So most likely you'll need to

a) disable Wi-Fi but keep the "router" features still enabled on the modem, so that it could handle the IP address through NAT (instead disabling routing on the "main router" and keeping only Wi-Fi there),

or b) disable routing on the modem, but connect all your other devices to the other "main router" that you have – not directly to the modem.

  • 2
    I think your answer misses a "disable routing in the "main router" device, to use it as a switch+wireless access point only" item
    – Bergi
    Jul 25 at 14:14

You seem to be misunderstanding some terminology. In particular:

  • A ‘router’ has nothing to do with wireless networking. It just routes packets, that’s all. Routers may or may not include NAT (network address translation) functionality.
  • A ‘gateway’ connects two networks with different underlying protocols. Almost all modern gateways also implicitly include some degree of routing functionality, because they need to be smart enough to not send things from one network to the other if they do not need to be on the other network.
  • A ‘wireless access point’ is a gateway that connects a wireless network with another type of network, typically an Ethernet network. An AP does not need to include routing functionality, it may function simply as a switch or hub connecting the wireless network to the wired network.
  • Almost all consumer wireless access points are combined units consisting of a router integrated with a wireless access point, together with firewall and NAT routing functionality. Most actually don’t support any type of routing other than NAT routing.

You can do almost exactly what you want, but you need to do two things differently:

  • The ‘modem’ (note, it may actually not be a modem, but that would warrant it’s own question) should have it’s wireless AP turned off, but the router functionality left on. Without this, anything not connected through the ‘main router’ will need to negotiate with your ISP for an IP address, which is almost certainly not what you want (if it even works, which it probably won’t).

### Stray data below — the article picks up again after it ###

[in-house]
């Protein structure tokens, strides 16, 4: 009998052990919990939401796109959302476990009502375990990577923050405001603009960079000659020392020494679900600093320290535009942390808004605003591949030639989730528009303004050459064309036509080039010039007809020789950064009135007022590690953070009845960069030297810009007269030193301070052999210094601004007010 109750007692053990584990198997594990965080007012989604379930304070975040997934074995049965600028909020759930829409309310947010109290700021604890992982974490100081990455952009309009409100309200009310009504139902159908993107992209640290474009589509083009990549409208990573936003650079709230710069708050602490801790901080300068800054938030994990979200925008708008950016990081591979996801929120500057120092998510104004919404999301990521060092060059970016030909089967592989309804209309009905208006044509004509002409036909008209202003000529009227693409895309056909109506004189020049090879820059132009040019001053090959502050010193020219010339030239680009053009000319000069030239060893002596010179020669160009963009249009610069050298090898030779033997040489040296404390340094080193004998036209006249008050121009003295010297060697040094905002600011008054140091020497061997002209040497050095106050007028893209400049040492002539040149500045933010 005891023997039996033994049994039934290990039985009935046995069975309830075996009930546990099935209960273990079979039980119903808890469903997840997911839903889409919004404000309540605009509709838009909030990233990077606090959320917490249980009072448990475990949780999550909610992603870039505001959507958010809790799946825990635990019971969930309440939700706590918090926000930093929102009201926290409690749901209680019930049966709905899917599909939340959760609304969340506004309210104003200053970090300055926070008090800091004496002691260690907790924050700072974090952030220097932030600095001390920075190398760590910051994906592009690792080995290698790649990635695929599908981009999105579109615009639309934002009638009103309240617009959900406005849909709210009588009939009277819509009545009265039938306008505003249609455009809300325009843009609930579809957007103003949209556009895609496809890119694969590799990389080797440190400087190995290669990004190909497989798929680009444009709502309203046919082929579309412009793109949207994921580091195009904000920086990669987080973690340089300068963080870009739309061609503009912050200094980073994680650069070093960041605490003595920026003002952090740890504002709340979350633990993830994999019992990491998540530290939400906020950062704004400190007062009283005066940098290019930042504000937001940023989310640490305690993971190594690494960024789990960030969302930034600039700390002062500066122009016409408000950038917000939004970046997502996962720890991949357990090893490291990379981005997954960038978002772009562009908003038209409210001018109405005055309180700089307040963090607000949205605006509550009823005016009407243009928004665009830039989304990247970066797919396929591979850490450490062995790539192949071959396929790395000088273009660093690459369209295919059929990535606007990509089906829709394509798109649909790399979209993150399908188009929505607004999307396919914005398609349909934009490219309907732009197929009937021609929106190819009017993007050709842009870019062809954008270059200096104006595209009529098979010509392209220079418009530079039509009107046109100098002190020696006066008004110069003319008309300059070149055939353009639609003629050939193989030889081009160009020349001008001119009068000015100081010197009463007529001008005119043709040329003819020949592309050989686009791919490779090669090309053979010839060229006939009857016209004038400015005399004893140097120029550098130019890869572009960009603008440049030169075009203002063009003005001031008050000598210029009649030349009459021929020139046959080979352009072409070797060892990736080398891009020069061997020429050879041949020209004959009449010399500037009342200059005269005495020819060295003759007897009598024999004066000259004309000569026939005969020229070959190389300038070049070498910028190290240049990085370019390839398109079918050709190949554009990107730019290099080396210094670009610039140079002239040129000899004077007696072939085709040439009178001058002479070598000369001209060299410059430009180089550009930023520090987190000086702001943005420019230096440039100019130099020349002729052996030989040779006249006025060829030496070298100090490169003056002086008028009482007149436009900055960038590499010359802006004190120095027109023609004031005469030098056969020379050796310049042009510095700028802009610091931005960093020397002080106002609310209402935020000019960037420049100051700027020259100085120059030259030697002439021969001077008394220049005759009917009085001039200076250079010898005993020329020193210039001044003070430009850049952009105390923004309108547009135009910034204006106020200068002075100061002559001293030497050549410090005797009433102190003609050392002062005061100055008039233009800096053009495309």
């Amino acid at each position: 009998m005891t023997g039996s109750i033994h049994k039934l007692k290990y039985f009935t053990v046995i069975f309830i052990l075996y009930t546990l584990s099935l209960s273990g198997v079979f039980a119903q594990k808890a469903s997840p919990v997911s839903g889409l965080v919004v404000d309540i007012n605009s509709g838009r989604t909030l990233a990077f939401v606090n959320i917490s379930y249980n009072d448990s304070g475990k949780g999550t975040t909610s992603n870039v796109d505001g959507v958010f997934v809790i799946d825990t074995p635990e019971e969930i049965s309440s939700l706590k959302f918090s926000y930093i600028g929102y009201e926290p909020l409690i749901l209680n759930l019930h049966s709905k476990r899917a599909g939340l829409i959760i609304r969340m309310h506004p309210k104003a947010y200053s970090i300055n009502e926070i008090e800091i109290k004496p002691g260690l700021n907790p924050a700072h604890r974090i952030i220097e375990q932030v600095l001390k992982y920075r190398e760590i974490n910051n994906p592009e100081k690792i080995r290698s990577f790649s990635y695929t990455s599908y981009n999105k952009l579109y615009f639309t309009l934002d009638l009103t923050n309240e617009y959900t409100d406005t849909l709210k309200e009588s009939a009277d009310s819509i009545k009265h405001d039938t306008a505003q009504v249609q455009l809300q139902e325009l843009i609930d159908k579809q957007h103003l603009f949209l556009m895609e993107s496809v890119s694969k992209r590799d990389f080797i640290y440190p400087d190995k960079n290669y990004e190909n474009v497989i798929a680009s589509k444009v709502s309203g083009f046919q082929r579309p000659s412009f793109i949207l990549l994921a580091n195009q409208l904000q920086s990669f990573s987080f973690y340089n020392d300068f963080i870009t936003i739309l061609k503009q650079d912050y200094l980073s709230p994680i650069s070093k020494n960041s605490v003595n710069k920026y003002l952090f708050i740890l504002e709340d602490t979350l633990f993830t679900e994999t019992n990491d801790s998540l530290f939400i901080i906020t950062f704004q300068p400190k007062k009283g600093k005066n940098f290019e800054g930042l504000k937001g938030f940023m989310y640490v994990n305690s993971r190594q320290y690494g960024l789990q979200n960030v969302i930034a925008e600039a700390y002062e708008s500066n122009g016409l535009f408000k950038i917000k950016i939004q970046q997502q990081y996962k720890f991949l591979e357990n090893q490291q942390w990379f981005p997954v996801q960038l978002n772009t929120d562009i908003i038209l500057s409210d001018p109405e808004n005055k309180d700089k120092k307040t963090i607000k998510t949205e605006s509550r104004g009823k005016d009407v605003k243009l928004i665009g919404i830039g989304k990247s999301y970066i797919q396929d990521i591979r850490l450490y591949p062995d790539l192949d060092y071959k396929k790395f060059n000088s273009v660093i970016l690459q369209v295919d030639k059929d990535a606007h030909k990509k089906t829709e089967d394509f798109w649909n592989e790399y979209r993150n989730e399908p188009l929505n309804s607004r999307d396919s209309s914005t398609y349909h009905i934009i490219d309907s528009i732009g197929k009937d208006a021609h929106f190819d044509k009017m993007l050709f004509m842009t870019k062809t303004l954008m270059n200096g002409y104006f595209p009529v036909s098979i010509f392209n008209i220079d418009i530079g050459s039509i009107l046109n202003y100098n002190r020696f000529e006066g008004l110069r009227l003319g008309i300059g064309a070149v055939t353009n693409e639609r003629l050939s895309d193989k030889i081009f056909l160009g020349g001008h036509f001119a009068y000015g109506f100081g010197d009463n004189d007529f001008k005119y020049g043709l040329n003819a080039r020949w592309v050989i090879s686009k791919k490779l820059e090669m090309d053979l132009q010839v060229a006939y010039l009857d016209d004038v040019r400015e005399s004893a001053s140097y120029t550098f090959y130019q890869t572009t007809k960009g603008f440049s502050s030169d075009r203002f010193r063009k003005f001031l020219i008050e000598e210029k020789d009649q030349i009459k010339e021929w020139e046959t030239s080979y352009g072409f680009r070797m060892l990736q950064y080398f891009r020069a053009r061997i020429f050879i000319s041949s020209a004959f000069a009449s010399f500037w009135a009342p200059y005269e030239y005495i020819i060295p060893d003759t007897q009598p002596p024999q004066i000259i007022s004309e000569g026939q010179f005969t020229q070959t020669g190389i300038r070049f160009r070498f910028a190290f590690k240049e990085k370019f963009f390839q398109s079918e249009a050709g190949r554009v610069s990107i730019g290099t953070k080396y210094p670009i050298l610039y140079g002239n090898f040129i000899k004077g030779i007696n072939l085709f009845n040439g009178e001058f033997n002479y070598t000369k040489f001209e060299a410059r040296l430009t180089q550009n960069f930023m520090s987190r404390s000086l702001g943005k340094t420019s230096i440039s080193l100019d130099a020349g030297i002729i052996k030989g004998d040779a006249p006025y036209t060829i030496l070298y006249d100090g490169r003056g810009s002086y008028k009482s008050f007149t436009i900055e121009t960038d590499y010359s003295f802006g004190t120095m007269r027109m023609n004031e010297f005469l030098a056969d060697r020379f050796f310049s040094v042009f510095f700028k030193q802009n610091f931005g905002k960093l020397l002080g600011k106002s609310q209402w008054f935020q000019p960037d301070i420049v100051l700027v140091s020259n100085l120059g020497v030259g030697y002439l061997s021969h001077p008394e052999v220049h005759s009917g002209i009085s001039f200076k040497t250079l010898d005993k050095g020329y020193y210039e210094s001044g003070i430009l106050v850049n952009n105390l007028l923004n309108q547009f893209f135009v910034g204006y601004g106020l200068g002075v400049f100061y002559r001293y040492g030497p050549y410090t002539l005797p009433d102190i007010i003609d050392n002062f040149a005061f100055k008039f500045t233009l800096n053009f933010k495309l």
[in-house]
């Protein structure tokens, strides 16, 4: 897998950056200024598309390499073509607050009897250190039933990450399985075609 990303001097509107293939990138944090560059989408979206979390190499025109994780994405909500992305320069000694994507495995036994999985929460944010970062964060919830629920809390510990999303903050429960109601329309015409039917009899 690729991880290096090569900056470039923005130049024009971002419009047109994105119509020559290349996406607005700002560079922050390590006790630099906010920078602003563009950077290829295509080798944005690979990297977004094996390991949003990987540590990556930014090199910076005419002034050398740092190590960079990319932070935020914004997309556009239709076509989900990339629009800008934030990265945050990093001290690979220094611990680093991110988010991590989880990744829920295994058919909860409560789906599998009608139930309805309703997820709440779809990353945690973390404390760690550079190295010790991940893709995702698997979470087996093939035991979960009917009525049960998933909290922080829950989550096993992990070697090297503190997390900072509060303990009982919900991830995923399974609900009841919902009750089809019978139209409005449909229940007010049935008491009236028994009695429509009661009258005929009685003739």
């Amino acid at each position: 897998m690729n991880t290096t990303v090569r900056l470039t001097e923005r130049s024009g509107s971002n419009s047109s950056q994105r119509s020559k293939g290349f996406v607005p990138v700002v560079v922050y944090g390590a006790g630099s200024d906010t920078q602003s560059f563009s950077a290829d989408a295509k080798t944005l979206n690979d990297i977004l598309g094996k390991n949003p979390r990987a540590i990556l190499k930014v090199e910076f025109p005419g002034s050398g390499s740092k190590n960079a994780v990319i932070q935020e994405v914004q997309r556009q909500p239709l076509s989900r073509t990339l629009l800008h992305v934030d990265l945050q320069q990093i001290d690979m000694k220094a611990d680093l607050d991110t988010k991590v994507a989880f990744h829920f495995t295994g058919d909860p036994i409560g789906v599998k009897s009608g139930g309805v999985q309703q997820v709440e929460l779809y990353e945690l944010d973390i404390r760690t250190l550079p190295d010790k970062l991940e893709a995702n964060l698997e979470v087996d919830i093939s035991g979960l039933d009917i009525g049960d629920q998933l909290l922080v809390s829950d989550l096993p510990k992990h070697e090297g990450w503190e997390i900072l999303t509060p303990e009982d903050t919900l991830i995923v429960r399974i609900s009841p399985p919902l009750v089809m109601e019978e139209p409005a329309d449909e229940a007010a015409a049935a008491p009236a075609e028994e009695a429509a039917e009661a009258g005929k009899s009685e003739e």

• The ‘main router’ should be configured in wireless AP mode, which means that the routing functionality will be disabled. This is needed so that you can talk to other things on your network that are not connected through the ‘main router’ (otherwise the stuff on said router will be behind it’s own separate NAT layer).

Alternatively, you will probably get better performance by configuring the modem in ‘bridge’ mode and routing everything through your ‘main router’, though doing it that way will need an extra switch in the closet and two lines between the main router and the closet (one upstream connected to the modem, and the other downstream connected to the switch which you can then connect the wall outlets in the other rooms to).


Added routers in this setup need to be connected to the ISP modem/router. This assumes you wish devices like one printer to service all rooms.

If you do this, you would need to experiment with where to place a wireless router. You need to get an Ethernet cable from the closet to outside the closet if you wish wireless to be outside the closet.

If you wish to have your own main router as in your picture (so the ISP modem is in Bridged mode), then you would need to disconnect appropriate room Ethernet cables from the ISP modem and connect them to your new Main Router. Again this assumes you wish to have, say, one printer service all rooms.

You will need to make an accurate diagram of the starting layout (so you can get back to the starting point) and then experiment with connections.

You goal (I think) in a single apartment, is to have all your devices on a single subnet.

You can make a new Main Router work - just use care hooking it up and make sure your ISP will work that way.